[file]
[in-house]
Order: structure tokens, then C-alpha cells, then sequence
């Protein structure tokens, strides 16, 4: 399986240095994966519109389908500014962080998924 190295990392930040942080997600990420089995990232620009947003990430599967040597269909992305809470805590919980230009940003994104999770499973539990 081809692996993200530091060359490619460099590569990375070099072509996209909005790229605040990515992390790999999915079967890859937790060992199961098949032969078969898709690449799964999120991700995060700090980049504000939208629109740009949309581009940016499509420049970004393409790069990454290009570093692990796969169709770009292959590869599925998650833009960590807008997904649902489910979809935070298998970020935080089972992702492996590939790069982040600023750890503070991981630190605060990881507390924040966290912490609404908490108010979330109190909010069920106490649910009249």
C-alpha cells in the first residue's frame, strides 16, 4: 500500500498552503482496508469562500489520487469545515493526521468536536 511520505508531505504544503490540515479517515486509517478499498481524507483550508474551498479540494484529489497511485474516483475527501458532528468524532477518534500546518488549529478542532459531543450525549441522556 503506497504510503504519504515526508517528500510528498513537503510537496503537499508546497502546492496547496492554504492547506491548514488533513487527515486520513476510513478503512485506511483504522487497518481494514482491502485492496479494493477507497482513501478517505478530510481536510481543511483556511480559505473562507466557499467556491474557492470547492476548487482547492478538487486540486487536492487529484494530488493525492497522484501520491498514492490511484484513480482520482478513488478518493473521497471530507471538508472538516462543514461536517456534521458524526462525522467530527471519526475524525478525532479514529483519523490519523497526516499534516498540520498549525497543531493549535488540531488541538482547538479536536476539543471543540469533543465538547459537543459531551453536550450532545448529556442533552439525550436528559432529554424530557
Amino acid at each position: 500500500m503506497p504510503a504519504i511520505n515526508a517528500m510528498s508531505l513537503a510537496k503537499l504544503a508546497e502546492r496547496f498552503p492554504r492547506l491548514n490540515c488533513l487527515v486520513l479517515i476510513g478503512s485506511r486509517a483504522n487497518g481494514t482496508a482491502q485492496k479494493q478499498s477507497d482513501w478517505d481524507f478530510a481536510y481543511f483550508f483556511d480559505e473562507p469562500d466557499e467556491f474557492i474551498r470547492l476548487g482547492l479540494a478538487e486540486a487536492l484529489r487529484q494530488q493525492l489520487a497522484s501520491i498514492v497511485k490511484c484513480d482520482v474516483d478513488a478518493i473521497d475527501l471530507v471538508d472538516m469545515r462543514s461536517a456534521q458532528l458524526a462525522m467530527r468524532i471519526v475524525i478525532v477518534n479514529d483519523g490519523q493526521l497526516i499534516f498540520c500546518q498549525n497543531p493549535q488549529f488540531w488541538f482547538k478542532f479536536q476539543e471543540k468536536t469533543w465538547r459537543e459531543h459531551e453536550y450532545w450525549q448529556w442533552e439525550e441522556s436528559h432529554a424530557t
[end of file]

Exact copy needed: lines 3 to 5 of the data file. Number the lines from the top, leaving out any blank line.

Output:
């Protein structure tokens, strides 16, 4: 399986240095994966519109389908500014962080998924 190295990392930040942080997600990420089995990232620009947003990430599967040597269909992305809470805590919980230009940003994104999770499973539990 081809692996993200530091060359490619460099590569990375070099072509996209909005790229605040990515992390790999999915079967890859937790060992199961098949032969078969898709690449799964999120991700995060700090980049504000939208629109740009949309581009940016499509420049970004393409790069990454290009570093692990796969169709770009292959590869599925998650833009960590807008997904649902489910979809935070298998970020935080089972992702492996590939790069982040600023750890503070991981630190605060990881507390924040966290912490609404908490108010979330109190909010069920106490649910009249």
C-alpha cells in the first residue's frame, strides 16, 4: 500500500498552503482496508469562500489520487469545515493526521468536536 511520505508531505504544503490540515479517515486509517478499498481524507483550508474551498479540494484529489497511485474516483475527501458532528468524532477518534500546518488549529478542532459531543450525549441522556 503506497504510503504519504515526508517528500510528498513537503510537496503537499508546497502546492496547496492554504492547506491548514488533513487527515486520513476510513478503512485506511483504522487497518481494514482491502485492496479494493477507497482513501478517505478530510481536510481543511483556511480559505473562507466557499467556491474557492470547492476548487482547492478538487486540486487536492487529484494530488493525492497522484501520491498514492490511484484513480482520482478513488478518493473521497471530507471538508472538516462543514461536517456534521458524526462525522467530527471519526475524525478525532479514529483519523490519523497526516499534516498540520498549525497543531493549535488540531488541538482547538479536536476539543471543540469533543465538547459537543459531551453536550450532545448529556442533552439525550436528559432529554424530557
Amino acid at each position: 500500500m503506497p504510503a504519504i511520505n515526508a517528500m510528498s508531505l513537503a510537496k503537499l504544503a508546497e502546492r496547496f498552503p492554504r492547506l491548514n490540515c488533513l487527515v486520513l479517515i476510513g478503512s485506511r486509517a483504522n487497518g481494514t482496508a482491502q485492496k479494493q478499498s477507497d482513501w478517505d481524507f478530510a481536510y481543511f483550508f483556511d480559505e473562507p469562500d466557499e467556491f474557492i474551498r470547492l476548487g482547492l479540494a478538487e486540486a487536492l484529489r487529484q494530488q493525492l489520487a497522484s501520491i498514492v497511485k490511484c484513480d482520482v474516483d478513488a478518493i473521497d475527501l471530507v471538508d472538516m469545515r462543514s461536517a456534521q458532528l458524526a462525522m467530527r468524532i471519526v475524525i478525532v477518534n479514529d483519523g490519523q493526521l497526516i499534516f498540520c500546518q498549525n497543531p493549535q488549529f488540531w488541538f482547538k478542532f479536536q476539543e471543540k468536536t469533543w465538547r459537543e459531543h459531551e453536550y450532545w450525549q448529556w442533552e439525550e441522556s436528559h432529554a424530557t